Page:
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When a user does a search from their desktop, do Google search results know if any site is mobile aware? Does that affect their placement?

What if a site is responsive? Many mobile validators don't recognize responsive sites and give them a fail, when they in fact look great across many screens.

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Google have a separate mobile crawler (Googlebot-Mobile) in addition to the regular Googlebot. Googlebot-Mobile will look at content that is intended both for "feature" or "dumb" phones (e.g., WAP, etc.) and smartphones (see announcement here).

If you're serving different content based on user-agent detection, either by redirecting to a separate site (m.example.com, etc.) or on same URLs, Google likes you to use the Vary header to help them discern which content is meant for what device.

Similarly, if you're using responsive design, Google can detect CSS media queries and determine whether they're set to address common phone viewport sizes. From their developer guide:

"Our algorithms look for max-width values that can be reasonably expected to refer to smartphone screen resolutions"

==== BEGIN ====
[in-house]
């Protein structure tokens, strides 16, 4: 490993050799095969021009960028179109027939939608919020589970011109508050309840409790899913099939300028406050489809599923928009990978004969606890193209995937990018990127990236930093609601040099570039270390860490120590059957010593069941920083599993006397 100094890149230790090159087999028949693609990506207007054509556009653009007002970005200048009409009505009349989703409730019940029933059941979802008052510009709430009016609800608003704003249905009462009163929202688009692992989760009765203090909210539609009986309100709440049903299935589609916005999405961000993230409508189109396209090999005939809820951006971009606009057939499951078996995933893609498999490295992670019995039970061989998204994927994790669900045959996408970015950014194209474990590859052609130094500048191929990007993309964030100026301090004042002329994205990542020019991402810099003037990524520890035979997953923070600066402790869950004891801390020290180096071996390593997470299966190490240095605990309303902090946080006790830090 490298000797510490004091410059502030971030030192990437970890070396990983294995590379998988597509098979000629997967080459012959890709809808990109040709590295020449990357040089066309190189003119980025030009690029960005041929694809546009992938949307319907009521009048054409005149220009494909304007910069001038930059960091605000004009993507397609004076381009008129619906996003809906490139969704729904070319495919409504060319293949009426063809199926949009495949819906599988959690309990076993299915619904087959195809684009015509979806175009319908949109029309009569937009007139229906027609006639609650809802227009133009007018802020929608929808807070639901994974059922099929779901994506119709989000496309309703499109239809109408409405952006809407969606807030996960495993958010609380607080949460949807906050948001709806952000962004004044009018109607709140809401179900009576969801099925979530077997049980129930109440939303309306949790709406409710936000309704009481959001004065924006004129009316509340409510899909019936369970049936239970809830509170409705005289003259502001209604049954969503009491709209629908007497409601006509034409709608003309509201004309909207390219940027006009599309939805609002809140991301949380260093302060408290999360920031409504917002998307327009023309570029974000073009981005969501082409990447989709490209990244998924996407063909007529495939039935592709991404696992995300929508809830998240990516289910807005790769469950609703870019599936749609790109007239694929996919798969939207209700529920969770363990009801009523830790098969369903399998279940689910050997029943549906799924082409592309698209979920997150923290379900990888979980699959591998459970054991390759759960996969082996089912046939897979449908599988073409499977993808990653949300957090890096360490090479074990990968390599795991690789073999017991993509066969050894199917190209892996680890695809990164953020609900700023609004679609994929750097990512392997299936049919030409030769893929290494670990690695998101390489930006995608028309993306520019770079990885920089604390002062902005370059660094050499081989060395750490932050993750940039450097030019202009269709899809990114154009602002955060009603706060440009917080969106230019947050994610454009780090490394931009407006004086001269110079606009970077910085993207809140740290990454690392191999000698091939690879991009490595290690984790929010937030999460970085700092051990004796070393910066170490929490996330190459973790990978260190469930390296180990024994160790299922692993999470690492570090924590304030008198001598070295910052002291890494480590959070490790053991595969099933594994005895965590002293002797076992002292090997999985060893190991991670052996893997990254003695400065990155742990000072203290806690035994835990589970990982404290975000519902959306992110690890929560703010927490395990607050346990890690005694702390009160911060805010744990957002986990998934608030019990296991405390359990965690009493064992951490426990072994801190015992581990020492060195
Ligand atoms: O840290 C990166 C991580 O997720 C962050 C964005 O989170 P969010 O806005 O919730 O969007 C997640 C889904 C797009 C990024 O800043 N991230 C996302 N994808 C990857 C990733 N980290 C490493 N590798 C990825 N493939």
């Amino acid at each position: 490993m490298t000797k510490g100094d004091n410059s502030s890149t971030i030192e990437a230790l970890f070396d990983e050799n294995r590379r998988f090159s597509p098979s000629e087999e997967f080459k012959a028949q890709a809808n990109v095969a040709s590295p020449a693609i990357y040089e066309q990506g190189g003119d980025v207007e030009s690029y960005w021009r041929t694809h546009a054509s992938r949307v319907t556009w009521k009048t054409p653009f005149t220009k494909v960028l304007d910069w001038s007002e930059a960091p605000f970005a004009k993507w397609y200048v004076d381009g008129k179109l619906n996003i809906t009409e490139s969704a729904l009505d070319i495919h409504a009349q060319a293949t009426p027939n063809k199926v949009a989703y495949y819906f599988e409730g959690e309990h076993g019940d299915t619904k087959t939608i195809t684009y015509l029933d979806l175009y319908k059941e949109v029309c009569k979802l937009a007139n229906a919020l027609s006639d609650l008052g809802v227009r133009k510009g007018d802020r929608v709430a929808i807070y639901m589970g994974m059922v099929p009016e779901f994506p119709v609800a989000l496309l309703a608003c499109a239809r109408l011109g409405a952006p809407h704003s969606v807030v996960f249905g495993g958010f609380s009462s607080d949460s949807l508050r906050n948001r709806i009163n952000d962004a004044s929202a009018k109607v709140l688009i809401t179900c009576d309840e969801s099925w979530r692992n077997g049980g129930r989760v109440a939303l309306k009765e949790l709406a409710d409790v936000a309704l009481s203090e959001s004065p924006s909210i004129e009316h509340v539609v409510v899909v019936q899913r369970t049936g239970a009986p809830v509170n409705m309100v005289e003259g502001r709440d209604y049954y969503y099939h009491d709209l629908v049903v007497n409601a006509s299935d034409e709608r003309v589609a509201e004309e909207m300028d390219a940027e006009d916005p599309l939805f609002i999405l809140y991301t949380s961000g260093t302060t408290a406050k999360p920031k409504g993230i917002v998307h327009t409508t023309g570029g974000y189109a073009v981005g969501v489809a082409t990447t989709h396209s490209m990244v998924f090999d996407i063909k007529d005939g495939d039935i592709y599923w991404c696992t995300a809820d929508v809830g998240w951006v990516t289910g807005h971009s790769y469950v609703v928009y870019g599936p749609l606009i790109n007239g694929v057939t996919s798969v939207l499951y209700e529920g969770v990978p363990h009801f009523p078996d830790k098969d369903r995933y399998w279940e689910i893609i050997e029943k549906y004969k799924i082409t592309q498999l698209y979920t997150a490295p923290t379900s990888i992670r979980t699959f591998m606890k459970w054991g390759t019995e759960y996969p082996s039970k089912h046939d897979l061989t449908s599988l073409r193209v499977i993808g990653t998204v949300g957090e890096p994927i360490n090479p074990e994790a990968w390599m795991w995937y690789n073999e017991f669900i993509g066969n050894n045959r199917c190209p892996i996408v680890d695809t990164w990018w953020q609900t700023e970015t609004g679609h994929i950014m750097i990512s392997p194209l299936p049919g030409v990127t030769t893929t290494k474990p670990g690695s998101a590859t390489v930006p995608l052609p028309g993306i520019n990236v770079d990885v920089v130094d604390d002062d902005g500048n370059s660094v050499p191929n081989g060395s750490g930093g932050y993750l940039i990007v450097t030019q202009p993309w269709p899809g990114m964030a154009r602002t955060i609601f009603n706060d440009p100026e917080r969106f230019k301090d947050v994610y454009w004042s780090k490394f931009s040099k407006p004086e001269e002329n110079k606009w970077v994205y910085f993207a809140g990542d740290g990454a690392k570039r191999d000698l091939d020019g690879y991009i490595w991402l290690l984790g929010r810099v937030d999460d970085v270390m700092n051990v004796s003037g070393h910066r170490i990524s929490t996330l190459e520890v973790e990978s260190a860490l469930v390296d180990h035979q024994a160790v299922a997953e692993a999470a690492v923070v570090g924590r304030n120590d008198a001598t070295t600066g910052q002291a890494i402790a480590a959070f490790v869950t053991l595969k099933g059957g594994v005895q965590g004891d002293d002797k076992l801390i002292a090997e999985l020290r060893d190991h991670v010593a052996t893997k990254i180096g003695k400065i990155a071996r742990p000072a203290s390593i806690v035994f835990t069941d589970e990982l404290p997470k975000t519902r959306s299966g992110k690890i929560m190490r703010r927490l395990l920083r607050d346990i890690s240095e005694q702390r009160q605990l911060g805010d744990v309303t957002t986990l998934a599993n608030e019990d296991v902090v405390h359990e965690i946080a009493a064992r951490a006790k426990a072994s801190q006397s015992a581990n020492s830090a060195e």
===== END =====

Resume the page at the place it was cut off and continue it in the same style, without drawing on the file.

They've retired Instant Preview now, but when it was still around you could actually verify that this works by noticing that the preview of a responsive site in the mobile index would show the layout as it would appear on a smartphone.

Does any of this affect ranking? All things being equal, I'd expect that a mobile optimised page would rank more highly in mobile search than a non-mobile optimised equivalent.

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When searching from a mobile phone, will a non mobile aware site get kicked out of the results in place of mobile aware sites? –  4thSpace Jun 12 '13 at 16:44
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@4thSpace No, not "kicked out". As above, all things being equal, I'd expect that a mobile optimised page would perform better than a non-mobile optimised equivalent in mobile search. But let's say a non-mobile optimised site happens to be the result someone clicks on in mobile search: the page they get will likely be hard to use on a small, touch interface, so there's a good chance they'll "bounce" back to the search results to look for an alternative. So the net effect may well be the same regardless: fewer visitors, or at least lower engagement/conversion. –  GDav Jun 13 '13 at 8:10
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